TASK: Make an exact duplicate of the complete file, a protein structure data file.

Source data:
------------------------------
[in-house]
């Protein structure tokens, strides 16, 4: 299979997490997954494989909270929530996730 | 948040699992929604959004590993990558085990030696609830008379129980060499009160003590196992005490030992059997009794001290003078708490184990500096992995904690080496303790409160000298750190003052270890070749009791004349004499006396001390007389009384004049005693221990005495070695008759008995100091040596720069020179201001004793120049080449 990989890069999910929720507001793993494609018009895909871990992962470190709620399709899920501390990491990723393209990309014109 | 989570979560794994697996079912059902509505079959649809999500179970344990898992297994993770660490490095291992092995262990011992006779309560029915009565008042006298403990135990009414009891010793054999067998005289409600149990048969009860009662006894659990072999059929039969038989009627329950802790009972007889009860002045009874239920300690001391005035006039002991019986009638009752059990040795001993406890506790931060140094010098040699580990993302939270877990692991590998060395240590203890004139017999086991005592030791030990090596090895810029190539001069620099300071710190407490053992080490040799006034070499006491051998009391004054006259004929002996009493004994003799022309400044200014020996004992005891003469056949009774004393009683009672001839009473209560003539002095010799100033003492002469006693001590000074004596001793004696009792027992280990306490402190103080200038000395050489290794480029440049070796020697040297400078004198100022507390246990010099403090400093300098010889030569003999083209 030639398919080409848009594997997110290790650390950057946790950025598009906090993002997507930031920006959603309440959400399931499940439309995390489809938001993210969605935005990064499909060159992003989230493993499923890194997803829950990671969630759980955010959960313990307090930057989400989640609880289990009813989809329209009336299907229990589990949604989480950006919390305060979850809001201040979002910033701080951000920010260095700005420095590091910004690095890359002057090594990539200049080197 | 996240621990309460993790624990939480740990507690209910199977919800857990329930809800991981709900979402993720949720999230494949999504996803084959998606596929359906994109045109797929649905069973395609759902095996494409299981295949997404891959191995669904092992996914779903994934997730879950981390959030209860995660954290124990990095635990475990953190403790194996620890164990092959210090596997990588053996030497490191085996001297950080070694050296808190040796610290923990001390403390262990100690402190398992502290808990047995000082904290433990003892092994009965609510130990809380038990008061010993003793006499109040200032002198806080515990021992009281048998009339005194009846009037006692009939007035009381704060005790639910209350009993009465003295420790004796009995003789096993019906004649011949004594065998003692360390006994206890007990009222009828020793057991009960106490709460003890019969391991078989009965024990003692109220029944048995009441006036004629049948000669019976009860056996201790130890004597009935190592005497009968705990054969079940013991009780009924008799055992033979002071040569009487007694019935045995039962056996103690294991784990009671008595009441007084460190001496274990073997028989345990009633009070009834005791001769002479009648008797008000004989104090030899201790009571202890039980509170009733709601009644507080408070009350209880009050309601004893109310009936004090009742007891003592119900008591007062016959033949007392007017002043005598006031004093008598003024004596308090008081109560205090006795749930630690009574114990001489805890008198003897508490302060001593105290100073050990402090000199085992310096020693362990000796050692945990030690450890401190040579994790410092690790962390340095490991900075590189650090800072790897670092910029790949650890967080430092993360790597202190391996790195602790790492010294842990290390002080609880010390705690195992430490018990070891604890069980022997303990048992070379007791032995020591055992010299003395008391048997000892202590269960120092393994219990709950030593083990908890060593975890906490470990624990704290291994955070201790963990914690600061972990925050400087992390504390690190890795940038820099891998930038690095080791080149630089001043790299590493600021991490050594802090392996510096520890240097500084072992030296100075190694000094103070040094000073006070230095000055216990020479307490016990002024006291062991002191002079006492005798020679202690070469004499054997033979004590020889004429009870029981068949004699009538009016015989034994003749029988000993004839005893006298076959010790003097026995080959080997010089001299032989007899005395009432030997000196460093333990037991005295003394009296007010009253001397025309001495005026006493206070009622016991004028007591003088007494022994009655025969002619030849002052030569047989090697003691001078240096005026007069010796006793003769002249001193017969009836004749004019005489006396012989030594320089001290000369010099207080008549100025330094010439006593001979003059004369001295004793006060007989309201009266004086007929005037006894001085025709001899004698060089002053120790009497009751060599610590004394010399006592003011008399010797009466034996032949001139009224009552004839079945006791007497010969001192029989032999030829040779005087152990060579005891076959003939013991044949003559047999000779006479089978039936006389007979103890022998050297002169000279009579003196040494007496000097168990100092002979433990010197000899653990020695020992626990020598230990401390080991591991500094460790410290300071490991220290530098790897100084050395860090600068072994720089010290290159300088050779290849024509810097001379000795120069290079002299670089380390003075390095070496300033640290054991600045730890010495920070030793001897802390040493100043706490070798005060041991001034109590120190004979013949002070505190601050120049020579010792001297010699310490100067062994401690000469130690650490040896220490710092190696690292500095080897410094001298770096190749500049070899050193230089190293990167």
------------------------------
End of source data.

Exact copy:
[in-house]
């Protein structure tokens, strides 16, 4: 299979997490997954494989909270929530996730 | 948040699992929604959004590993990558085990030696609830008379129980060499009160003590196992005490030992059997009794001290003078708490184990500096992995904690080496303790409160000298750190003052270890070749009791004349004499006396001390007389009384004049005693221990005495070695008759008995100091040596720069020179201001004793120049080449 990989890069999910929720507001793993494609018009895909871990992962470190709620399709899920501390990491990723393209990309014109 | 989570979560794994697996079912059902509505079959649809999500179970344990898992297994993770660490490095291992092995262990011992006779309560029915009565008042006298403990135990009414009891010793054999067998005289409600149990048969009860009662006894659990072999059929039969038989009627329950802790009972007889009860002045009874239920300690001391005035006039002991019986009638009752059990040795001993406890506790931060140094010098040699580990993302939270877990692991590998060395240590203890004139017999086991005592030791030990090596090895810029190539001069620099300071710190407490053992080490040799006034070499006491051998009391004054006259004929002996009493004994003799022309400044200014020996004992005891003469056949009774004393009683009672001839009473209560003539002095010799100033003492002469006693001590000074004596001793004696009792027992280990306490402190103080200038000395050489290794480029440049070796020697040297400078004198100022507390246990010099403090400093300098010889030569003999083209 030639398919080409848009594997997110290790650390950057946790950025598009906090993002997507930031920006959603309440959400399931499940439309995390489809938001993210969605935005990064499909060159992003989230493993499923890194997803829950990671969630759980955010959960313990307090930057989400989640609880289990009813989809329209009336299907229990589990949604989480950006919390305060979850809001201040979002910033701080951000920010260095700005420095590091910004690095890359002057090594990539200049080197 | 996240621990309460993790624990939480740990507690209910199977919800857990329930809800991981709900979402993720949720999230494949999504996803084959998606596929359906994109045109797929649905069973395609759902095996494409299981295949997404891959191995669904092992996914779903994934997730879950981390959030209860995660954290124990990095635990475990953190403790194996620890164990092959210090596997990588053996030497490191085996001297950080070694050296808190040796610290923990001390403390262990100690402190398992502290808990047995000082904290433990003892092994009965609510130990809380038990008061010993003793006499109040200032002198806080515990021992009281048998009339005194009846009037006692009939007035009381704060005790639910209350009993009465003295420790004796009995003789096993019906004649011949004594065998003692360390006994206890007990009222009828020793057991009960106490709460003890019969391991078989009965024990003692109220029944048995009441006036004629049948000669019976009860056996201790130890004597009935190592005497009968705990054969079940013991009780009924008799055992033979002071040569009487007694019935045995039962056996103690294991784990009671008595009441007084460190001496274990073997028989345990009633009070009834005791001769002479009648008797008000004989104090030899201790009571202890039980509170009733709601009644507080408070009350209880009050309601004893109310009936004090009742007891003592119900008591007062016959033949007392007017002043005598006031004093008598003024004596308090008081109560205090006795749930630690009574114990001489805890008198003897508490302060001593105290100073050990402090000199085992310096020693362990000796050692945990030690450890401190040579994790410092690790962390340095490991900075590189650090800072790897670092910029790949650890967080430092993360790597202190391996790195602790790492010294842990290390002080609880010390705690195992430490018990070891604890069980022997303990048992070379007791032995020591055992010299003395008391048997000892202590269960120092393994219990709950030593083990908890060593975890906490470990624990704290291994955070201790963990914690600061972990925050400087992390504390690190890795940038820099891998930038690095080791080149630089001043790299590493600021991490050594802090392996510096520890240097500084072992030296100075190694000094103070040094000073006070230095000055216990020479307490016990002024006291062991002191002079006492005798020679202690070469004499054997033979004590020889004429009870029981068949004699009538009016015989034994003749029988000993004839005893006298076959010790003097026995080959080997010089001299032989007899005395009432030997000196460093333990037991005295003394009296007010009253001397025309001495005026006493206070009622016991004028007591003088007494022994009655025969002619030849002052030569047989090697003691001078240096005026007069010796006793003769002249001193017969009836004749004019005489006396012989030594320089001290000369010099207080008549100025330094010439006593001979003059004369001295004793006060007989309201009266004086007929005037006894001085025709001899004698060089002053120790009497009751060599610590004394010399006592003011008399010797009466034996032949001139009224009552004839079945006791007497010969001192029989032999030829040779005087152990060579005891076959003939013991044949003559047999000779006479089978039936006389007979103890022998050297002169000279009579003196040494007496000097168990100092002979433990010197000899653990020695020992626990020598230990401390080991591991500094460790410290300071490991220290530098790897100084050395860090600068072994720089010290290159300088050779290849024509810097001379000795120069290079002299670089380390003075390095070496300033640290054991600045730890010495920070030793001897802390040493100043706490070798005060041991001034109590120190004979013949002070505190601050120049020579010792001297010699310490100067062994401690000469130690650490040896220490710092190696690292500095080897410094001298770096190749500049070899050193230089190293990167």